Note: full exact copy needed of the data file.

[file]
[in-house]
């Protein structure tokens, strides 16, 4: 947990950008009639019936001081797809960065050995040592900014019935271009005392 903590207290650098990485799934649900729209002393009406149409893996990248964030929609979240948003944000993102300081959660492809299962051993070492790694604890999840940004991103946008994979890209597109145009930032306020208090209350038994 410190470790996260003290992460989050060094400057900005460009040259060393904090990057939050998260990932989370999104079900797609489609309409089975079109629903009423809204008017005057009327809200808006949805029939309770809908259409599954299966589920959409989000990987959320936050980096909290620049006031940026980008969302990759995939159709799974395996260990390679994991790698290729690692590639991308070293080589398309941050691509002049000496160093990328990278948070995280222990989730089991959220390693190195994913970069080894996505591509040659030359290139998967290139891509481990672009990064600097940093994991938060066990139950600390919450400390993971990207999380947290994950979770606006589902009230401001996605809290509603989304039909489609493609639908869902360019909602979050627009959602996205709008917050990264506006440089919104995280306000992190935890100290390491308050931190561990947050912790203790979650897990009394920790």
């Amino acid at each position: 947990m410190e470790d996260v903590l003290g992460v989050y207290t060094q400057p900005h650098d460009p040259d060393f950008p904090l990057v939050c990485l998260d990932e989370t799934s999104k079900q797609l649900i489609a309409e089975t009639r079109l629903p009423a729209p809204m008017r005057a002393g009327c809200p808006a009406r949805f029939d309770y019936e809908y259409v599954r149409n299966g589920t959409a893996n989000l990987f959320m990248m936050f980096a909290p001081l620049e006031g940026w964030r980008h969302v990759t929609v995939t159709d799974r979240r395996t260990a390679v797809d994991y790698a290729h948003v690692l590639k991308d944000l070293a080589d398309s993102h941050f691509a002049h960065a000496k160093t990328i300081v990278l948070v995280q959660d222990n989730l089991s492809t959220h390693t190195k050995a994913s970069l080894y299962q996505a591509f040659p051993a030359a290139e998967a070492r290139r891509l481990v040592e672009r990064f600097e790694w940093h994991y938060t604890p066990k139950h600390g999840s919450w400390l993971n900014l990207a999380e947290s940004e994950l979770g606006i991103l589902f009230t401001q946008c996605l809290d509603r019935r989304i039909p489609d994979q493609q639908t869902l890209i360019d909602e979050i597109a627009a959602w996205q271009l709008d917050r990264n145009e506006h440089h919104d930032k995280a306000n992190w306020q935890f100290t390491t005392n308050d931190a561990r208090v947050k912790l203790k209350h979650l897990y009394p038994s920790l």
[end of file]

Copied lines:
[in-house]
């Protein structure tokens, strides 16, 4: 947990950008009639019936001081797809960065050995040592900014019935271009005392 903590207290650098990485799934649900729209002393009406149409893996990248964030929609979240948003944000993102300081959660492809299962051993070492790694604890999840940004991103946008994979890209597109145009930032306020208090209350038994 410190470790996260003290992460989050060094400057900005460009040259060393904090990057939050998260990932989370999104079900797609489609309409089975079109629903009423809204008017005057009327809200808006949805029939309770809908259409599954299966589920959409989000990987959320936050980096909290620049006031940026980008969302990759995939159709799974395996260990390679994991790698290729690692590639991308070293080589398309941050691509002049000496160093990328990278948070995280222990989730089991959220390693190195994913970069080894996505591509040659030359290139998967290139891509481990672009990064600097940093994991938060066990139950600390919450400390993971990207999380947290994950979770606006589902009230401001996605809290509603989304039909489609493609639908869902360019909602979050627009959602996205709008917050990264506006440089919104995280306000992190935890100290390491308050931190561990947050912790203790979650897990009394920790």
């Amino acid at each position: 947990m410190e470790d996260v903590l003290g992460v989050y207290t060094q400057p900005h650098d460009p040259d060393f950008p904090l990057v939050c990485l998260d990932e989370t799934s999104k079900q797609l649900i489609a309409e089975t009639r079109l629903p009423a729209p809204m008017r005057a002393g009327c809200p808006a009406r949805f029939d309770y019936e809908y259409v599954r149409n299966g589920t959409a893996n989000l990987f959320m990248m936050f980096a909290p001081l620049e006031g940026w964030r980008h969302v990759t929609v995939t159709d799974r979240r395996t260990a390679v797809d994991y790698a290729h948003v690692l590639k991308d944000l070293a080589d398309s993102h941050f691509a002049h960065a000496k160093t990328i300081v990278l948070v995280q959660d222990n989730l089991s492809t959220h390693t190195k050995a994913s970069l080894y299962q996505a591509f040659p051993a030359a290139e998967a070492r290139r891509l481990v040592e672009r990064f600097e790694w940093h994991y938060t604890p066990k139950h600390g999840s919450w400390l993971n900014l990207a999380e947290s940004e994950l979770g606006i991103l589902f009230t401001q946008c996605l809290d509603r019935r989304i039909p489609d994979q493609q639908t869902l890209i360019d909602e979050i597109a627009a959602w996205q271009l709008d917050r990264n145009e506006h440089h919104d930032k995280a306000n992190w306020q935890f100290t390491t005392n308050d931190a561990r208090v947050k912790l203790k209350h979650l897990y009394p038994s920790l």